Photo by Chris Rogers
Winona Police Department Officer Bridget Klinger got her first COVID vaccine shot in late December. Now, many different organizations are running vaccination clinics for the general public 65 and older, with different signup systems for each and limited supplies of vaccine.

Where to find local vaccines




Numerous organizations are now offering very limited supplies of COVID vaccines to local residents 65 and older. Health clinics, county health departments, and some pharmacies are all running vaccination operations. There is no unified waiting list or signup system for those different venues, so vaccine seekers may have to hunt for open slots.

The Winona Walmart is one of many Minnesota Walmart pharmacies now offering limited supplies of COVID vaccines. “To check availability and schedule an appointment, visit:,” the company advised.

La Crosse and Eau Claire, Wis., stores are among the 178 Wisconsin Walgreens locations that received some vaccines from the federal government, according to the Appleton Post-Crescent and Wisconsin Department of Health Services (DHS). Walgreens’ appointment system — — showed La Crosse and Eau Claire locations as being fully booked for the time being.

Some Minnesota Walgreens are currently offering COVID vaccines to members of the public 65 and older, though not the Winona store, according to the company’s website. The nearest location publicly offering vaccines is in Rochester, according to the Minnesota Department of Health (MDH).

Most health care systems are telling vaccine seekers, don’t call us; we’ll call you. Winona Health said that eligible Winona Health patients will receive a phone call when a vaccination appointment slot is available; they don’t need to do anything to sign up. People who are not Winona Health patients can join the waitlist by visiting and clicking “COVID-19 Vaccination Wait List” or by calling 507-457-7619. As the number of available doses increases, Winona Health staff said they will start notifying patients through the web-based MyWinonaHealth portal, as well as by phone.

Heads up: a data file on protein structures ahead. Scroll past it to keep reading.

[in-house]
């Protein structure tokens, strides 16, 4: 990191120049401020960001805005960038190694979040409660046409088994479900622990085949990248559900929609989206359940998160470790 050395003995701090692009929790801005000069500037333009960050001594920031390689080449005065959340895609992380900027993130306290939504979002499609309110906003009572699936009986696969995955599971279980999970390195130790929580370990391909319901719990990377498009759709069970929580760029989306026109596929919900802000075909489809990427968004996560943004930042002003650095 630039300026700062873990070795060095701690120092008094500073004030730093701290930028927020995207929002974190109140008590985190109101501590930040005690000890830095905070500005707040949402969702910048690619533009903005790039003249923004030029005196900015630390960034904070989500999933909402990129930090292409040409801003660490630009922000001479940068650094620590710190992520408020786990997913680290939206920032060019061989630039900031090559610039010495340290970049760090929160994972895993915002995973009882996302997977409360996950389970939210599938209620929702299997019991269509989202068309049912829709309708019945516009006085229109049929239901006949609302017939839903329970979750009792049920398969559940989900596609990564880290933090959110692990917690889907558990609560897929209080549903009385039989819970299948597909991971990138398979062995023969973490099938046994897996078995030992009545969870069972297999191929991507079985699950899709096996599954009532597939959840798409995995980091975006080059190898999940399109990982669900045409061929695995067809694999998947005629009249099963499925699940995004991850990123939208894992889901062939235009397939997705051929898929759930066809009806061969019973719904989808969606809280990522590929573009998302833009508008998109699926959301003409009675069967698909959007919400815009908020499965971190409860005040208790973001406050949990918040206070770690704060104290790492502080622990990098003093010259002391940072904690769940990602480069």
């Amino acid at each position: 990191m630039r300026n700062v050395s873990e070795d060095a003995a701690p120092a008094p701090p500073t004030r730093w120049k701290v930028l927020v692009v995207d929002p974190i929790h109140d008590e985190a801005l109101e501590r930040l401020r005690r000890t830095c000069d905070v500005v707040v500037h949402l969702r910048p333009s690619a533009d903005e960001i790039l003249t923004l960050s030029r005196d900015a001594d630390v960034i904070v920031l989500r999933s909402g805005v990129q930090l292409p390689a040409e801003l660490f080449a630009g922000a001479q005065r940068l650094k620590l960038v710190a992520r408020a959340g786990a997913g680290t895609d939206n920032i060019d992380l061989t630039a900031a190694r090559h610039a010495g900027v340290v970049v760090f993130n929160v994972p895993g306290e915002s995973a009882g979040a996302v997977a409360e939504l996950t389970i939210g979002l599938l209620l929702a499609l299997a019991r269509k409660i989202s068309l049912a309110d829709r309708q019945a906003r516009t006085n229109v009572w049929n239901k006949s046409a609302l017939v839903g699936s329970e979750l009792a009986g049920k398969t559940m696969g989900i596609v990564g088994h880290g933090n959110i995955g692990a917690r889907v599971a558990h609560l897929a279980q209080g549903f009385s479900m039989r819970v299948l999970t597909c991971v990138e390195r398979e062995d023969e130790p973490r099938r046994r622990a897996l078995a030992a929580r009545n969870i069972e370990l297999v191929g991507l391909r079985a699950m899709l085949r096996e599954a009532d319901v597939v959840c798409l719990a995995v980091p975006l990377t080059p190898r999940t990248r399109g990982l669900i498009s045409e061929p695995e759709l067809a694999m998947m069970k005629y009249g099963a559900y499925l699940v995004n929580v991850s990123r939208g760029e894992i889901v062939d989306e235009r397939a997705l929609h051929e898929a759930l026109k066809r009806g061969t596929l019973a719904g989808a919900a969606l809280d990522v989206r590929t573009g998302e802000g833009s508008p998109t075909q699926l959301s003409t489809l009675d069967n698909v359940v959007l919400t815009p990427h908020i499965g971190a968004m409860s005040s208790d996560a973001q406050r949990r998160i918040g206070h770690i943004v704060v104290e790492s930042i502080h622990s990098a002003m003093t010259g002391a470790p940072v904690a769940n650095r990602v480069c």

When a shot is available to its patients, Gundersen Health System said they would receive a message in Gundersen’s web-based MyChart portal or a phone call. That includes anyone who has been seen at a Gundersen location in the last three years; Gundersen isn’t currently offering vaccinations to people outside its existing patient population, Administrative Director of Minnesota and Iowa Operations Chuck Johnson said. “We ask you [to] refrain from calling or emailing Gundersen about COVID-19 vaccine appointments or about vaccine availability or eligibility and urge you to return to this page for the latest information,” Gundersen Health System told patients on its website.

Local public health departments are also running vaccination clinics. Winona, Buffalo, Trempealeau, Fillmore, and Houston counties all have online vaccine signup systems where eligible residents of those counties can join a waitlist.